Club News, June 1951

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56

WE HEAR
H.W. Uhle of New York has acquired a 1935 K6 Hispano-Suiza drophead coupe. James G. RouIton, recently elected Secretary of the Vintage Motor Cycle Club, cherishes a 1914 Rudge-Multi motor-cycle which has a 730-cc. single-cylinder engine with a stroke of 132 mm. Some “11.9” Lagonda light car spares exist in Sussex, if anyone needs such parts. A. J. Lowe has one of the rare C-type M.G. Midgets and seeks its history-his address is “Downs View,” W. Malvern, Worcs., and the car’s numbers, engine, AA 143, chassis. CO 290, registration GT 6828. Martin Quick has made some more modilicat ion’, to his M-type M.G. Midget, including underslinging its chassis at the back but bolting on some front dumbirons, reversed, taken front anotlier M-type, fitting Rotoflo shock-absorbers, and replacing the o.h.c. engine with a Series E Morris Eight enelosed with double valve springs, Chromard cylinder liners and raised compression ratio. Front wheels are 4.00 by 19 M-type, rear wheels Standard Nine 5.75 by 16 Easy-clean, and windscreen from a “Le Mans” Singer. A Morris Eight radiator block with 6 in. removed from the core, Butler Atlantic headlamps, home-built sheet alloy body and two gearboxes in line for trials, soon to be replaced by a single four-speed box, complete an attractive specification. Quick assures us he gets about 75 m.p.h. but says road-holding and cornering are the M.G.’s strong points. Next job is to fit Lockheed brakes,

In Colombo A. E. F. Filby has rebuilt a wrecked “TC” M.G. Midget into a successful sports car. The chassis was straightened and strengthened and i.f.s. fitted by using a transverse spring and fabrirated stub-axle carriers (from sections of the original axle) and bottom wishbones. The original rear suspension was softened by removing some spring leaves, rack-and-pinion steering was installed and centre-lock wheels fitted to the old hubs, carrying 5.00 by 10 tyres at the front, 6.00 by 16 at the back. New, finned brake drums were machined up. The engine was completely overhauled and tuned to Stage 3 specification with 1 1/2-in. carburetters, large valves and 150-lb. valve springs. A Scintilla Vertex magneto was used and a new body, fully undershielded, built of 20-gauge sheet aluminium. Running on 95 per cent. methanol, 5 per cent. acetone, the M.G. won the scratch race at a Ceylon M.S.C. race meeting at Ratmalana airport last February, beating a supercharged “TC” M.G.. a 328 B.M.W., a Riley Special, a special with blown Lea-Francis engine in an M.G. chassis and a Cooper J.A.P. 500. Later in the day Filby won the racing and sports car handicap, from scratch-very good work!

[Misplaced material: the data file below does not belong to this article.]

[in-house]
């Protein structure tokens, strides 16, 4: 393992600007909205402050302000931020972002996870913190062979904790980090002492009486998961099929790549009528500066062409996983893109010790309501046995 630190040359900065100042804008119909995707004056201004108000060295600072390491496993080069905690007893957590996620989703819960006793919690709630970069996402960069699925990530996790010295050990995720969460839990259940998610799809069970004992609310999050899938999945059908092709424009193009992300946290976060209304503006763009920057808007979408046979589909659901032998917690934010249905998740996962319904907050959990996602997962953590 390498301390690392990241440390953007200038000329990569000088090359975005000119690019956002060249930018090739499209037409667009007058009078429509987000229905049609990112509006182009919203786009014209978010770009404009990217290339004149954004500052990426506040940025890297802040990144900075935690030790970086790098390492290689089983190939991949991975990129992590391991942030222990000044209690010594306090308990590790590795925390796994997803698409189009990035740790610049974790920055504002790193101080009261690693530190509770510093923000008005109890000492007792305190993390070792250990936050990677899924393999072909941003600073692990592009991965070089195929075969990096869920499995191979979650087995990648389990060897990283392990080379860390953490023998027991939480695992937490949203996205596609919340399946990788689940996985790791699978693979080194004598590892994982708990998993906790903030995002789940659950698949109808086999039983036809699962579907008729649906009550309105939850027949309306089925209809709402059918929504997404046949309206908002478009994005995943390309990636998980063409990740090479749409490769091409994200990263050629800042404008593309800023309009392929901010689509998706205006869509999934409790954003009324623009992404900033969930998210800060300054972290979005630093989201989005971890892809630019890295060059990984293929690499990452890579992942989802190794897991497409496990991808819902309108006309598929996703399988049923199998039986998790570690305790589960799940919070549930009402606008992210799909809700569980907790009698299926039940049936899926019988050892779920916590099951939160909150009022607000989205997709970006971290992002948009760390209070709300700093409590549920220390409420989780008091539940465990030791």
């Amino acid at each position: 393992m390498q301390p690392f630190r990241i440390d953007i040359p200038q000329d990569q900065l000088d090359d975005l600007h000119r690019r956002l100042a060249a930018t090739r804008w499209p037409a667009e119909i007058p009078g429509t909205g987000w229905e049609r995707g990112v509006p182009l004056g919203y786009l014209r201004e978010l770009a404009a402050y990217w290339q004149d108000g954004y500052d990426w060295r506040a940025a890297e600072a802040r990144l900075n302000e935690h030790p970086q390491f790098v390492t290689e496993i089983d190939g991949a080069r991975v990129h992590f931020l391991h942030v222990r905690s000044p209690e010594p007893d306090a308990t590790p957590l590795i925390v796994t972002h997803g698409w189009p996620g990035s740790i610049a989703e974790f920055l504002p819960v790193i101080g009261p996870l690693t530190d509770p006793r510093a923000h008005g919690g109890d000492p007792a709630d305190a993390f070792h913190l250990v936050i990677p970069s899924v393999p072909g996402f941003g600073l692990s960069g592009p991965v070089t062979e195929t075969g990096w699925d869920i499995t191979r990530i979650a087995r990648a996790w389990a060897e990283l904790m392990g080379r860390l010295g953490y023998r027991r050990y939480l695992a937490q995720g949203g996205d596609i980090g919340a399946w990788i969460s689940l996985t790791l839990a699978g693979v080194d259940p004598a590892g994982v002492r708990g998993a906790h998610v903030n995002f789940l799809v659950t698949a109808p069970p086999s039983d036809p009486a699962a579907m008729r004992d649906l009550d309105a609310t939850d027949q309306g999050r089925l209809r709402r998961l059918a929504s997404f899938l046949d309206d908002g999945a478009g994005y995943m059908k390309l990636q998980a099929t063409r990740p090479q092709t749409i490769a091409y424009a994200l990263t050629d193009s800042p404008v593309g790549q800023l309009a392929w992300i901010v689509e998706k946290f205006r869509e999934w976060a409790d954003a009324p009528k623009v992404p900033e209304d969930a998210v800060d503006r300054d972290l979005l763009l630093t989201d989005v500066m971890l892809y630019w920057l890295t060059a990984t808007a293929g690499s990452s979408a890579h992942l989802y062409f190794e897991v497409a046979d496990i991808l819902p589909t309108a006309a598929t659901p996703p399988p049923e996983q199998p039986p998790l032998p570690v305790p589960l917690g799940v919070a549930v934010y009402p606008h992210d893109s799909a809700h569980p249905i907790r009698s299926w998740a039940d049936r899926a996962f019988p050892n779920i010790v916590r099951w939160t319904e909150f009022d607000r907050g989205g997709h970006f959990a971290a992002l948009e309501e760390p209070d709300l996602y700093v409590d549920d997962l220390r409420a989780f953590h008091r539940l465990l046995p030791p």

The B.B.C. seems to be getting truly motor-minded. Last April the Aston Martin O.C. went on the air in the ” n Town Tonight” programme. when Brian Johnson reported on the Club’s practice at Brands Hatch for the Bal d’Or. He rode. in Ken Dace’s standard 1933 “Le Mans” two/four-seater Aston-Martin which, in the dark, and carrying two cwt. of recording apparatus, lapped at nearly 59 m.p.h. with eight other cars on the track. The broadcast included a wheel change in the dark by Jack Playford. G. R. B. Clarke is another reader who has a 1911/12 de Dion Bouton, in this ease a Type DH. In the States a Morris Minor tourer with “TD” engine (rather mysteriously quoted at 1.140-c.c.) finished elevent h in last year’s Sam Collier G.P. In view of the frequent comments heard over here about this car’s “lack of steam,” this change of engine is worth noting! E. I. Wheeler is preparing his 1922 “8/18” Talbot for a Continental tour and is restoring a 1930 Talbot 75 that had been hibernating in a field.

We were amused but saddened to receive recently a black-edged card inscribed : “Ichabod : dearly beloved Humber 12 car of F. C. Carpenter, on Friday, March 30th, 1951, at Northampton, very suddenly of broken con.-rod ; aged 26 years. Gone but not forgotten.” The Humber, which was illustrated in our February issue, was given to a passing A.A. scout, and Carpenter now runs a 1932 Sunbeam Twenty. A very nicely-preserved 1923-25 Jowett two-seater was seen in Farnham. R. F. Dunfold has a 1923 T 75 “40/50” Napier engine which he hopes to install in a Delage chassis, using a Rolls-Royce back-axle. His present. car is a Riley Nine.

R. H. Marks points out that his vintage A.C. normally does 35, not 45 m.p.g., and A. L. Butlin that he, not Utley, drove the Woodrow in the V.S.C.C. Light Car event, in which the car did not have clutch slip but wetted its magneto in the water splash. P. de H. Champion, Hill House Farm, Fressingtield, Suffolk, seeks data about “hotting-up” a B.S.A. Scout, and several readers enquire where cylinder heads can be satisfactorily copper plated. John C. Rose craves information about the London-built 1933 19.3-11.p. 72 by 105 ram. 2 1/2-litre Speed Twenty Rover which he owns. He needs a higher ratio crown-wheel and pinion than is at present fitted and also the history of this interesting car, which gives 72 b.h.p. at 3,700 r.p.m. and performance in the Allard category. His address is 22 Command Workshop, Hadley, Wellington, Salop, and the registration number AXD 669.